On the Internet Delay Space Dimensionality

2,489 views

Published on

We investigate the dimensionality properties of the Internet delay space, i.e., the matrix of measured round-trip latencies between Internet hosts. Previous work on network coordinates has indicated that this matrix can be embedded,
with reasonably low distortion, into a 4- to 9-dimensional Euclidean space. The application of Principal Component Analysis (PCA) reveals the same dimensionality values. Our work addresses the question: to what extent is the dimensionality an intrinsic property of the delay space, defined without reference to a host metric such as Euclidean space? Is the intrinsic dimensionality of the Internet delay space
approximately equal to the dimension determined using embedding techniques or PCA? If not, what explains the discrepancy? What properties of the network contribute to
its overall dimensionality? Using datasets obtained via the King [14] method, we study different measures of dimensionality to establish the following conclusions. First, based on its power-law behavior, the structure of the delay space can be better characterized by fractal measures. Second, the intrinsic dimension is significantly smaller than the value
predicted by the previous studies; in fact by our measures it is less than 2. Third, we demonstrate a particular way in which the AS topology is reflected in the delay space; subnetworks composed of hosts which share an upstream Tier-1 autonomous system in common possess lower dimensionality than the combined delay space. Finally, we observe that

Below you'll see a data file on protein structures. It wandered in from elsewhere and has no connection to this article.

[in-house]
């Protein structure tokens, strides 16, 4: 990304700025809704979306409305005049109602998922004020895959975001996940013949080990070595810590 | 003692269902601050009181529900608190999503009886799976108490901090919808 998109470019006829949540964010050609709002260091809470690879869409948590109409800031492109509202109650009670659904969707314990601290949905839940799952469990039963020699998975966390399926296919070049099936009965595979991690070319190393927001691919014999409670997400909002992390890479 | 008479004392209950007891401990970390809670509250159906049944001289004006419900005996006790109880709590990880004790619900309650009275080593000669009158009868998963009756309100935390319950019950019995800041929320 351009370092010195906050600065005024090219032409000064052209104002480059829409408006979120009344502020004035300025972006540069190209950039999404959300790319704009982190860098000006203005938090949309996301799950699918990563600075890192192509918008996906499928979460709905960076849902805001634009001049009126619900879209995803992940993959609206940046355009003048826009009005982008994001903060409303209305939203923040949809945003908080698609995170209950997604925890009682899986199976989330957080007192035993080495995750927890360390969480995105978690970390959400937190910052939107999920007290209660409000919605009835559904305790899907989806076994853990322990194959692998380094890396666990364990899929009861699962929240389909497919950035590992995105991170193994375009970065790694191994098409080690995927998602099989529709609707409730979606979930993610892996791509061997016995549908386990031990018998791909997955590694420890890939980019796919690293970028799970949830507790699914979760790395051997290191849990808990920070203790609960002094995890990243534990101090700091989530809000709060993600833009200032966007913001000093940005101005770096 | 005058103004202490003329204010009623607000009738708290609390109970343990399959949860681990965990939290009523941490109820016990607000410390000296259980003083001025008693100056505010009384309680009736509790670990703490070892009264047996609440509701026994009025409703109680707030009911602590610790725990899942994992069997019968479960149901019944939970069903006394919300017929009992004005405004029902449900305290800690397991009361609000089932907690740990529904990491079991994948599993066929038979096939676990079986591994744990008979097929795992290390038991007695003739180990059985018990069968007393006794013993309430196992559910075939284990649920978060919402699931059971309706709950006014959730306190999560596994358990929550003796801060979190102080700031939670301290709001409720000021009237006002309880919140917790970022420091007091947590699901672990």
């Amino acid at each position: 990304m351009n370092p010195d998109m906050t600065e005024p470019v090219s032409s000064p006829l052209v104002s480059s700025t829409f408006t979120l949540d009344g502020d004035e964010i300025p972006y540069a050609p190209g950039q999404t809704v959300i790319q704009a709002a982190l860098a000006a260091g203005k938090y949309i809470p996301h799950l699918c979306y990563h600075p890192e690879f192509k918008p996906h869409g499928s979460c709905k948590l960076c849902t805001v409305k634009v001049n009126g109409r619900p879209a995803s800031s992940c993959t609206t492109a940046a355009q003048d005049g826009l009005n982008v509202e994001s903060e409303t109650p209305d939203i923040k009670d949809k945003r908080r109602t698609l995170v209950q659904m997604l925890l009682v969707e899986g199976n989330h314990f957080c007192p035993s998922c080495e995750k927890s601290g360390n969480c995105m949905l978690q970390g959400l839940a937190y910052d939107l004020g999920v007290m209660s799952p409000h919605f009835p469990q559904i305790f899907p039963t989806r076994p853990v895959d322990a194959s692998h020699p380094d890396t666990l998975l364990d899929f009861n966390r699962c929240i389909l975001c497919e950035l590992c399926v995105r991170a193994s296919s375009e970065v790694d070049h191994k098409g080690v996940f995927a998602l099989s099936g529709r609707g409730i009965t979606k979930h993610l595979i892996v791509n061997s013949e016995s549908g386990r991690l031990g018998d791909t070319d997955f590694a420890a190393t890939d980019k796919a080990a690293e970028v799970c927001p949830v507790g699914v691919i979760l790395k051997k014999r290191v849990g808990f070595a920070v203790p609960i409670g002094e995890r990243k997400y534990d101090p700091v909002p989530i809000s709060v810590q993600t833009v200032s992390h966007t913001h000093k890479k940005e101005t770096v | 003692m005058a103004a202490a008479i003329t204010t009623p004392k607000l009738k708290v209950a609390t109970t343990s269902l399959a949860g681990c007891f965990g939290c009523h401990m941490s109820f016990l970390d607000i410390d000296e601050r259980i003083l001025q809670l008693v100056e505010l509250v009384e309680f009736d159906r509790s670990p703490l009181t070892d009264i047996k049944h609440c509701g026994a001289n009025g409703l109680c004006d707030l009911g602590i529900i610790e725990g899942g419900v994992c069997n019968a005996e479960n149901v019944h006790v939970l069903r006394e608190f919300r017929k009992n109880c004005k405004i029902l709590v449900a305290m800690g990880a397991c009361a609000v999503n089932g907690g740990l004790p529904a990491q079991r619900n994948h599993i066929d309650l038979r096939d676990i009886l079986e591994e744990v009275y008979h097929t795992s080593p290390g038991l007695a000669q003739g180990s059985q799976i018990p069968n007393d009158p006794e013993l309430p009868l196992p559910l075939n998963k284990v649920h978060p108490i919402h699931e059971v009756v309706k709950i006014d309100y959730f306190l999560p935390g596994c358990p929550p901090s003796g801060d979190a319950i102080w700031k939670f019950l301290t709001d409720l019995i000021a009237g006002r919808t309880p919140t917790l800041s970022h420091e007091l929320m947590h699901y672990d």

fractal measures, due to their sensitivity to non-linear structures, display higher precision for measuring the influence of subtle features of the delay space geometry.

Published in: Education, Technology, Business
0 Comments
0 Likes
Statistics
Notes
  • Be the first to comment

  • Be the first to like this

No Downloads
Views
Total views
2,489
On SlideShare
0
From Embeds
0
Number of Embeds
767
Actions
Shares
0
Downloads
7
Comments
0
Likes
0
Embeds 0
No embeds

No notes for slide
  • In this work, we view the Internet as a metric space, where the metric is defined as the round-trip time to send a packet between two hosts.  One of the most important properties that characterizes a metric space is its dimensionality.  Properly estimating the dimensionality of a metric space is crucial for characterizing its structure and designing algorithms based on that space: if one's estimate of the dimension is too low, it is impossible to find an embedding that preserves distances; if the estimate is too high then we make the algorithms inefficient as we run into the so-called curse of dimensionality: there are too many degrees of freedom to explore and the algorithms get lost.  A major application of this abstraction is a coordinate-based positioning system. These systems aim at mapping the network into a metric space in such a way that the geometric distances estimates the real latency with low degree of error. For such systems, the dimensionality of the target space is a tunable parameter. In addition the dimensionality is known to affect the accuracy of the predictions, the stability of coordinates over time and the time to converge to stable coordinates. Our uses a latency matrix obtained via the King method, which is a convenient way Of measuring the latency between nameservers without having login access to them, to answer two fundamental questions: What is the dimensionality of the Internet delay space? And… What forces contribute to its geometric properties? Apart from its implications to the performance of coordinate systems, this characterization is by itself a topic of practical interest as it uncovers properties and opens new questions on the nature and complexity of the network.
  • Measurement-based positioning systems implement the same functionality as the coordinate-based counterparts by performing measurements in a careful way.